2. Find your Tribe. I am so lucky that more experienced people have taken an interest, and my fellow media people can make a bad day better by just sending a message of encouragement.I send at least 3 a day. People are discouraged, and it can mean much more than the time it takes. People like to be noticed.
  3. Stand your ground. Don’t publish anything you can’t stand behind. Because you will be told what to publish, and this field is filled with people wanting online presence. Vet everyone. everyone.Vet your mother if you feature her recipes.
  4. Write everyday. Write what you know, research what you don’t, read newspapers and sites. Research where you want to be. You want to cover Women’s Entrepreneurship? Befriend up and comers, like Iman Oubou-she’s great, her site is awesome, and she’s real. Support her and other Independent sites. News is found where the passion is, and SWAAY is a passion project.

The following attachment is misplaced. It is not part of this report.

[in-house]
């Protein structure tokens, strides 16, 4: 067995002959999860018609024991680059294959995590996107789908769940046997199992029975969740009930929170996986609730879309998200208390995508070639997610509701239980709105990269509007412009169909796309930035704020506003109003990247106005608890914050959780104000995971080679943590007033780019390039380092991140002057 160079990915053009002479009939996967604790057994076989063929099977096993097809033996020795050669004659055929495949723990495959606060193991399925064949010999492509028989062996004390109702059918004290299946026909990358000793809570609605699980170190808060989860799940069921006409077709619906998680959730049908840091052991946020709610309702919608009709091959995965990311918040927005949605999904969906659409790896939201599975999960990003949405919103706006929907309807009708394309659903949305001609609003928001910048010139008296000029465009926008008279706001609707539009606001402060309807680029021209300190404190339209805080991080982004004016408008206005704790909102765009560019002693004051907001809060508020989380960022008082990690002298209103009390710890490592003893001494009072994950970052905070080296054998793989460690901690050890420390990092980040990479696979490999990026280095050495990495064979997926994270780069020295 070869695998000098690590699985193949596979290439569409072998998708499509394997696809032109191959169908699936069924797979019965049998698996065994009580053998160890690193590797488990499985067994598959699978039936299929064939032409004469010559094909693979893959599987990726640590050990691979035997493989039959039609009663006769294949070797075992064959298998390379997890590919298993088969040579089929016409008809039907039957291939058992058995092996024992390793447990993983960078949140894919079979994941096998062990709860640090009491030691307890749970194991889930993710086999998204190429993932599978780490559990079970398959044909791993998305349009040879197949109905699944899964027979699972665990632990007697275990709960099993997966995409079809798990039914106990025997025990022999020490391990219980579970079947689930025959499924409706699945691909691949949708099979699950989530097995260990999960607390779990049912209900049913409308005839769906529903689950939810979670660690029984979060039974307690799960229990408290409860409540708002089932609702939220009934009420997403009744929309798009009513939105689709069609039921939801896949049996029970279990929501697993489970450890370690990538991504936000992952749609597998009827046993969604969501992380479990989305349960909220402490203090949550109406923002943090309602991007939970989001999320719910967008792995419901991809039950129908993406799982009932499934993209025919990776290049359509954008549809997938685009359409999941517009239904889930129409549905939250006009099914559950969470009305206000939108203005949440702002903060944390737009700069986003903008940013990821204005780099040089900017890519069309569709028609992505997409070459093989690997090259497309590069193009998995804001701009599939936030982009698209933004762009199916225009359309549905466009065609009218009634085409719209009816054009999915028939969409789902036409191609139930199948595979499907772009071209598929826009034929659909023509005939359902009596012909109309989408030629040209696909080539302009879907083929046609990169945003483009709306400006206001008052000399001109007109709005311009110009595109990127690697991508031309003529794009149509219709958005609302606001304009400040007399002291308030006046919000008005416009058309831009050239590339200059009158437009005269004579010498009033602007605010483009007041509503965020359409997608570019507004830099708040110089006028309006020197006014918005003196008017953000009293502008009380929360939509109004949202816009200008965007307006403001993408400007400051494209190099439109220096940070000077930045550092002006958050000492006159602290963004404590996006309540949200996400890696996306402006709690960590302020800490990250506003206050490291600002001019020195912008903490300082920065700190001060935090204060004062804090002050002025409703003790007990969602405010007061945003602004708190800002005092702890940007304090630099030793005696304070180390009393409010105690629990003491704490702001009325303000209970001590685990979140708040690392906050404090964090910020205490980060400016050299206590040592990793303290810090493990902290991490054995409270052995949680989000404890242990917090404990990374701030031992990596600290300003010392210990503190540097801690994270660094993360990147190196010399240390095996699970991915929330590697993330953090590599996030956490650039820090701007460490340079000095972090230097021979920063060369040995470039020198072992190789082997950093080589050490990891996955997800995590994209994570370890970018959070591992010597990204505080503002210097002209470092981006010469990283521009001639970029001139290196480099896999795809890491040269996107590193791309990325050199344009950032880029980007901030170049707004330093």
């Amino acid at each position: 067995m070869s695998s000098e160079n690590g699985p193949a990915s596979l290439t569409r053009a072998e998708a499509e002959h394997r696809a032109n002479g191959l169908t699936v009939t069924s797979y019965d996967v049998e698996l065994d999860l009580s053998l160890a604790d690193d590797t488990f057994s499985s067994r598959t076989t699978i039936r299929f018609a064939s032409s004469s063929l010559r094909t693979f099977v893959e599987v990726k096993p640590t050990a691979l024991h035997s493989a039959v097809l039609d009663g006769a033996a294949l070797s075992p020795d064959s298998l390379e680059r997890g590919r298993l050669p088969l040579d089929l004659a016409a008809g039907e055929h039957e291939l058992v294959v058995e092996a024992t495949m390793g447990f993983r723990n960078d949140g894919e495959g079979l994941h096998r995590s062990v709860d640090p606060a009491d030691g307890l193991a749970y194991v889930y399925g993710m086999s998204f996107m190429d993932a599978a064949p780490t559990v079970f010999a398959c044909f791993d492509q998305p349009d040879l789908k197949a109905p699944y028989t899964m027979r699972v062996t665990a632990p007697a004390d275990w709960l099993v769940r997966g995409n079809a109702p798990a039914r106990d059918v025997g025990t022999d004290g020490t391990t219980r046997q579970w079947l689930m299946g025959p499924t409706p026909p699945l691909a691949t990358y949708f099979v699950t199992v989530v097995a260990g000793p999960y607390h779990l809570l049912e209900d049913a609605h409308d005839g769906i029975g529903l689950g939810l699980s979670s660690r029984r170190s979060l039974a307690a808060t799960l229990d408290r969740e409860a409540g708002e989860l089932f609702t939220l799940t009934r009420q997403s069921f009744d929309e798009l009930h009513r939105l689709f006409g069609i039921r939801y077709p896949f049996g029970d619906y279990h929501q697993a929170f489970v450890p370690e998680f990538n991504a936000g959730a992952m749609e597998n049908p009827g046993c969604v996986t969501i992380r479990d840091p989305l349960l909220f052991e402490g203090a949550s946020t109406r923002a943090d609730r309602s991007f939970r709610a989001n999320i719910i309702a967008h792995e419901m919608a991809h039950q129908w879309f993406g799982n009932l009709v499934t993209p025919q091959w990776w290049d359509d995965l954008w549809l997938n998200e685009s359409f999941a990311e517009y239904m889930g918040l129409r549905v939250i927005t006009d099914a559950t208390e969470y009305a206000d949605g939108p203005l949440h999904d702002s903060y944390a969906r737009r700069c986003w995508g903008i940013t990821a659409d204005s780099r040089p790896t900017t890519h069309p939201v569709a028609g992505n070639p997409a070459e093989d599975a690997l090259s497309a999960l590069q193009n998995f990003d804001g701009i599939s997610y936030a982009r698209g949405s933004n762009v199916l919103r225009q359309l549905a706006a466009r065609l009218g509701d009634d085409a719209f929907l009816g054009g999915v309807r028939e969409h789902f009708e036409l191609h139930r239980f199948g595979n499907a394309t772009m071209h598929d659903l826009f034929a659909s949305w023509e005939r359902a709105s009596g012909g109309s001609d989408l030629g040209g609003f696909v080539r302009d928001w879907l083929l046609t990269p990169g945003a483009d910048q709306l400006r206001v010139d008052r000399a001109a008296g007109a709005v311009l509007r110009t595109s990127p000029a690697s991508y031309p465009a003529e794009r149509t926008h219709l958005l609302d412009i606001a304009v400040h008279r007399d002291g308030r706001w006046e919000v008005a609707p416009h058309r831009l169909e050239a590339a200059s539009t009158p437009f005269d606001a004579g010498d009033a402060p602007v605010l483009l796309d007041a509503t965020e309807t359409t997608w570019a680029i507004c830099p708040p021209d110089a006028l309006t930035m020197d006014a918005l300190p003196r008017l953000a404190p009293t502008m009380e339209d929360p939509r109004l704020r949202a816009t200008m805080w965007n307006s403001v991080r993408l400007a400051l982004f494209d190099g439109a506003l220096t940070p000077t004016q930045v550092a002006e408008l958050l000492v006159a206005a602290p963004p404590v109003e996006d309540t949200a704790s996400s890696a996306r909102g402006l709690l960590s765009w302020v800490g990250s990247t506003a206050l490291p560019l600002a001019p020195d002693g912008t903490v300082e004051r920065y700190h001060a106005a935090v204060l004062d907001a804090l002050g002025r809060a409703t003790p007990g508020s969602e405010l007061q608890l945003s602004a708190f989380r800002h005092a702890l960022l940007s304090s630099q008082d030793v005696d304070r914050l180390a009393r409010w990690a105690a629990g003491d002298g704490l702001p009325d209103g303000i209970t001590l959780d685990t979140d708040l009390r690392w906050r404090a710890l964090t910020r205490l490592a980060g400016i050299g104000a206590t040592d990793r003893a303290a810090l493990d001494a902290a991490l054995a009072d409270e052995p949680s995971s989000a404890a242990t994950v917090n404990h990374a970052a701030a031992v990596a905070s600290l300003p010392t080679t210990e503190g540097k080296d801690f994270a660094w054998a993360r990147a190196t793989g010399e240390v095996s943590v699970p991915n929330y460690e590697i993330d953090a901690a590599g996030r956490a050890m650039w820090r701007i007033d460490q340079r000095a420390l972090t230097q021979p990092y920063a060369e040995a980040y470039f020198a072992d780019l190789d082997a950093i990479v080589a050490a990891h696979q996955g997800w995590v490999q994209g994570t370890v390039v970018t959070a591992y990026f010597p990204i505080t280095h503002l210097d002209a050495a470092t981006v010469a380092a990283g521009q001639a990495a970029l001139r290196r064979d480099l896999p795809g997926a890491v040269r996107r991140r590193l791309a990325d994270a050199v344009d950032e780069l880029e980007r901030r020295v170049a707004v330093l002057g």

5. Info share-create a pod of people who you want to work with, and build a relationship. I have a core of 5 true supporters in the Influencer space, and we are IRL friends. It is the best. We talk about life AND work.

If you could inspire a movement that would bring the most amount of good to the most amount of people, what would that be?

I want to make a group of people who want the world to be better for everyone. You can argue about injustice, corruption, negativity, but when people band together, magic happens. I want a less rigid hierarchy of access to information. I want people to think before they decide something is a fact. I speak in emoji and memes, but I also know where it all comes from.